Many current opioid users are curious prospective patients who need the most access, yet are affected most detrimentally by the federal Controlled Substances Act, before the further maze of state restrictions.
Nationally, on July 9, 2019, Florida’s vertical integration state model was ruled to be unconstitutional:
“A 1st District Court of Appeal decision in Tallahassee called the current, vertically integrated system unconstitutional for the way it caps licenses and charges companies with essentially being one-man bands — they must grow, process, package and sell medical marijuana without bringing in businesses to handle different parts of the process.”
Florida’s next steps include a few notable giant leaps if the state is to move effectively, responsibly, and innovatively into the marijuana future.
What tasks should Florida undertake in the immediate future? Maybe including a free, general public Cannabis Education component built into our state-mandated vertical integration cannabis model.
It would be possible to envelop such an educational program into the official state OMMU registry for easy access, a dedicated public cannabis education built into its existing medical marijuana program, similar to a driver’s training course but cannabis training.
Florida can even use their existing physician cannabis education model as a template.
Florida has existing integrated quality and safety control components due to the regulation that all Florida cannabis products are Phylos Certified.
Using Phylos, strains and products being verified for patients with genetic ID-based, DNA sequence analysis for authenticity, consistency, and overall cannabis plant quality.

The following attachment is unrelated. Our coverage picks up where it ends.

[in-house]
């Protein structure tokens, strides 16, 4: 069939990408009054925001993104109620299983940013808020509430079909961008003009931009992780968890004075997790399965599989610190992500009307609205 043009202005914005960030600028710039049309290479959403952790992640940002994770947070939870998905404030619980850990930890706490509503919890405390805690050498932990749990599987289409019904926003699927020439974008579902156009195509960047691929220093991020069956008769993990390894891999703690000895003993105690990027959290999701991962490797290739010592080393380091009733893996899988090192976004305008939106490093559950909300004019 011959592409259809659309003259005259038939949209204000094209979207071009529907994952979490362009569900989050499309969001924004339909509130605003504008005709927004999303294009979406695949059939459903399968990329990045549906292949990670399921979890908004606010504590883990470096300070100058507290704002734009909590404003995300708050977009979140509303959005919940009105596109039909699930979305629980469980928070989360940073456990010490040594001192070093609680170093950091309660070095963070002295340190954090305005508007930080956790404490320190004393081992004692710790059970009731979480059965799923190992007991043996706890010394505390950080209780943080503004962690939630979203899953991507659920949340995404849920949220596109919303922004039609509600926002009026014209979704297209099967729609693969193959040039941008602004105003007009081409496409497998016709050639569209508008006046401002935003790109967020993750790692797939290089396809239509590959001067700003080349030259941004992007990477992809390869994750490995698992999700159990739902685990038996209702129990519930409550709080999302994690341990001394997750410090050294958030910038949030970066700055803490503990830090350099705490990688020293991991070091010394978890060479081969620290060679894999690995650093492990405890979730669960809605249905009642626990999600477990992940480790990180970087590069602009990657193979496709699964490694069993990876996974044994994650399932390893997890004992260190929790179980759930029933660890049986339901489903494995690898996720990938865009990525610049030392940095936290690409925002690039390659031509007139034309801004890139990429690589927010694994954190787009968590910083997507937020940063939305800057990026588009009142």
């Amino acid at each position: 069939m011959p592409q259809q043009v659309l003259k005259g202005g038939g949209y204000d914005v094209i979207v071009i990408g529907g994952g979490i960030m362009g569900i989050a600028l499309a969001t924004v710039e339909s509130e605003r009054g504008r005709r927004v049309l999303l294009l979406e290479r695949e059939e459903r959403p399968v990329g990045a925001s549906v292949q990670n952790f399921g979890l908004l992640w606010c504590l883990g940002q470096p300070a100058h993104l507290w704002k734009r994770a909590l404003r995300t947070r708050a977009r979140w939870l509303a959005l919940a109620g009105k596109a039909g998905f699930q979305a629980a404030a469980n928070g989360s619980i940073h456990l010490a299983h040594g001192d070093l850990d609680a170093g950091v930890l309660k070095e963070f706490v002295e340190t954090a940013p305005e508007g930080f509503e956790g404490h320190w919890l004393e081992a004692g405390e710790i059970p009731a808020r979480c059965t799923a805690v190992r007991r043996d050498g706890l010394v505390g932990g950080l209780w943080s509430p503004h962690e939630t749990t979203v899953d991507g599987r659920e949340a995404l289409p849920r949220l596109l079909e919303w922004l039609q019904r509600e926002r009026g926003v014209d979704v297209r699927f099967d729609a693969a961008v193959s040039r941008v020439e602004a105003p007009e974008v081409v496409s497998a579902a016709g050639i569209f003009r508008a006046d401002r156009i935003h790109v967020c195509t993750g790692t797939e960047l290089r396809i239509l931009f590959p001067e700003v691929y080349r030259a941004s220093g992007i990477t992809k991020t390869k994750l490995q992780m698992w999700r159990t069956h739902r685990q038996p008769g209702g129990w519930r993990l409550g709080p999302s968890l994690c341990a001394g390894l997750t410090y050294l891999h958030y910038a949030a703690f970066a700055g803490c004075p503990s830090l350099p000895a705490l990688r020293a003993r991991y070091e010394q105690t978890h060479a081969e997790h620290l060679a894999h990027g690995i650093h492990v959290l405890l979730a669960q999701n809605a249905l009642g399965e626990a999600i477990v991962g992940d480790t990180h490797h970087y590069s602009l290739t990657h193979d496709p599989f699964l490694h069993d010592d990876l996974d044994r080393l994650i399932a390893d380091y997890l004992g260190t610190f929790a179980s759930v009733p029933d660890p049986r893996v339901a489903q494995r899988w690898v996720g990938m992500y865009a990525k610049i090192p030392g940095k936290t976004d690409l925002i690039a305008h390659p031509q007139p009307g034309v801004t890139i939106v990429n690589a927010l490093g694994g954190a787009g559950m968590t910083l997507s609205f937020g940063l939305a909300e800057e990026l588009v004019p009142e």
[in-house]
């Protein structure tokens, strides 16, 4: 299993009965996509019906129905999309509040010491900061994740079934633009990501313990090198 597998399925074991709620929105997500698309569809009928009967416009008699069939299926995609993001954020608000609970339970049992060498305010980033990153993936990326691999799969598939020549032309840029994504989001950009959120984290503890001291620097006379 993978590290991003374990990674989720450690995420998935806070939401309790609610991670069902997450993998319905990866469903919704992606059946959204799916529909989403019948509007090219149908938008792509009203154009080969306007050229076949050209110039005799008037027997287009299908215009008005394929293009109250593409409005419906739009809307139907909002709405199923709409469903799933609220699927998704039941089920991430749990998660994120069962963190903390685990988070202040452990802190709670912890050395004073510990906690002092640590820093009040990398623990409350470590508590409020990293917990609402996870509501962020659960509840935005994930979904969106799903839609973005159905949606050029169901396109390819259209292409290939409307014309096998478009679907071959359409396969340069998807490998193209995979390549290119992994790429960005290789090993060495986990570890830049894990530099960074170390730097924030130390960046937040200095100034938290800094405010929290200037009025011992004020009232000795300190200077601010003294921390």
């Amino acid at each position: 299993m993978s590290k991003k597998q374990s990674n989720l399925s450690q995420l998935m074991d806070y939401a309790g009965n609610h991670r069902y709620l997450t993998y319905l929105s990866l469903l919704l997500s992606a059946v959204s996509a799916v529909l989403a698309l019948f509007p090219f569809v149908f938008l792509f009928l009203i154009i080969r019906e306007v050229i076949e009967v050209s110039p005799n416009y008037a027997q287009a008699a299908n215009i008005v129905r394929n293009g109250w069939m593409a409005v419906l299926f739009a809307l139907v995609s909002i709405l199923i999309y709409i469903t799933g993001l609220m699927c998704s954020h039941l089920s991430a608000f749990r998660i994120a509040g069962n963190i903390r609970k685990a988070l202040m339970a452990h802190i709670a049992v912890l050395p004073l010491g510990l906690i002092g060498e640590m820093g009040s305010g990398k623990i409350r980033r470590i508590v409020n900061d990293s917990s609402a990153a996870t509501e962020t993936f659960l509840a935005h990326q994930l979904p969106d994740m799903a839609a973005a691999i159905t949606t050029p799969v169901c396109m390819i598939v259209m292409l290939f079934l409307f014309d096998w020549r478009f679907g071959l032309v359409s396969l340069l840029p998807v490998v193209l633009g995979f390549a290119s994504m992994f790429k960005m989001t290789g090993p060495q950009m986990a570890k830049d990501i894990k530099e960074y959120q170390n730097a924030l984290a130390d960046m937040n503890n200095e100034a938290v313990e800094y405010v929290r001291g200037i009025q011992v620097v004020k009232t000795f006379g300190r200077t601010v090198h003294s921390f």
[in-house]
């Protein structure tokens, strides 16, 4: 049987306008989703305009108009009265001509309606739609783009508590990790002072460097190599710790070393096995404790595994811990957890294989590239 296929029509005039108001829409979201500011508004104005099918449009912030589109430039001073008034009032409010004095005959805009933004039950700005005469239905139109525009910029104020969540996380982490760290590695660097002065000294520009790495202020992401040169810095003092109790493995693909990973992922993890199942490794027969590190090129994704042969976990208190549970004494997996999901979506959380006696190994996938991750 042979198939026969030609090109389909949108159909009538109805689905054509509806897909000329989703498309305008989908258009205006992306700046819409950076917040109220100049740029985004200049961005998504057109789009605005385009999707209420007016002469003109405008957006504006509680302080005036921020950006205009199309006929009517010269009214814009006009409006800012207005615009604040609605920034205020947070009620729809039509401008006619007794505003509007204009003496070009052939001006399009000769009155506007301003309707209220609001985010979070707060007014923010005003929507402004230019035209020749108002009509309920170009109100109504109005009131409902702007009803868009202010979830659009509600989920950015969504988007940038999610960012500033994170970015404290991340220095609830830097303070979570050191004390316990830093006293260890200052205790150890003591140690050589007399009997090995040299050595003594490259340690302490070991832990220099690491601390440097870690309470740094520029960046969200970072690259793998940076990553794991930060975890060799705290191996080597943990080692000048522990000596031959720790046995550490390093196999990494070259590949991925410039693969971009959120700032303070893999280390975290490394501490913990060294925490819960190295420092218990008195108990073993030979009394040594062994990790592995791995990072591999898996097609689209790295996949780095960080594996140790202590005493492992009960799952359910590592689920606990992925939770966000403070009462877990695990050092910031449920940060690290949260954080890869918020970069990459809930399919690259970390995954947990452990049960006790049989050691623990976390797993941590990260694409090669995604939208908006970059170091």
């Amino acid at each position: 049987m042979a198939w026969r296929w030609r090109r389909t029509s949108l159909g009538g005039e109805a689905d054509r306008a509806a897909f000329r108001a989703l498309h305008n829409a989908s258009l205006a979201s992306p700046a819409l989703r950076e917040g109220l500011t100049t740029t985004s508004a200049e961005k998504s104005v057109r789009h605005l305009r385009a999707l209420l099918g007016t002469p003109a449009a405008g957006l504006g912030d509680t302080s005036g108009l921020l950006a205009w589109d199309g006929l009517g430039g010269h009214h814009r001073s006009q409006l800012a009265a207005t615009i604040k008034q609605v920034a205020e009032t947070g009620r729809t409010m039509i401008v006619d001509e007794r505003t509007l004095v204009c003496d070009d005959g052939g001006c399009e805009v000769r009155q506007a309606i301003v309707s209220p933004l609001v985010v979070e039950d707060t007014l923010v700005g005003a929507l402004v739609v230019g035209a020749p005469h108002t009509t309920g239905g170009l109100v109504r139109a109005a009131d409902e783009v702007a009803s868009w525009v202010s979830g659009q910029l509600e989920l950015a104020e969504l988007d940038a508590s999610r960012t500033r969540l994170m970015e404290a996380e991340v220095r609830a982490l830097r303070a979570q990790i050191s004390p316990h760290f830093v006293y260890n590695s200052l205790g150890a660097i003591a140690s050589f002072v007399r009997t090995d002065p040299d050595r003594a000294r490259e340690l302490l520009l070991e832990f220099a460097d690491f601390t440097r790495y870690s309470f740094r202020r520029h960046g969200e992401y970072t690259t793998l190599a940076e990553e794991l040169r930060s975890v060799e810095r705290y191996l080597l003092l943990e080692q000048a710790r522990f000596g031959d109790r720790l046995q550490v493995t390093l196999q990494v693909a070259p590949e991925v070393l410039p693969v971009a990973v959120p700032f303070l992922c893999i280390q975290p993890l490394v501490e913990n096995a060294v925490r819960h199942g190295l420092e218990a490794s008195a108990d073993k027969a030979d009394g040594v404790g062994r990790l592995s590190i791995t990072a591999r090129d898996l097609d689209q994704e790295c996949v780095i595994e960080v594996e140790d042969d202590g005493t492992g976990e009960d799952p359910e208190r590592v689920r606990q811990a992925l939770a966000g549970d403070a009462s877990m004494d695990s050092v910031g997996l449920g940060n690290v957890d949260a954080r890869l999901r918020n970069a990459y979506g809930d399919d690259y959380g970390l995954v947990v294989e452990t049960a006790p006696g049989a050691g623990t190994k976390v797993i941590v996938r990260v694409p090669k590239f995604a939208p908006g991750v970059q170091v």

Anyone can search corresponding MMTC FL dispensary on the comprehensive list provided by searching their respective medical cannabis company websites and entering the “batch number” located on any purchased cannabis product
During a recent July 9, 2019 FAMU-MMERI sponsored Community Forum, physician Dr. Michelle Beasley confirmed that in addition to the Phylos Labs certification, Florida products are indeed tested by three separate labs, two in the U.S. and one in China, for quality, health and safety issues: such as heavy metal, insecticide, pesticide levels.
Beyond ethics and responsibility, concerns also arise regarding privacy and the state Registry system with its vast patient and physician database.
When becoming a medical marijuana qualifying patient, your name is voluntarily added into a state registry, accessible to many parties: the patient, the physician, the dispensary, individual dispensary employees, law enforcement, and the state itself.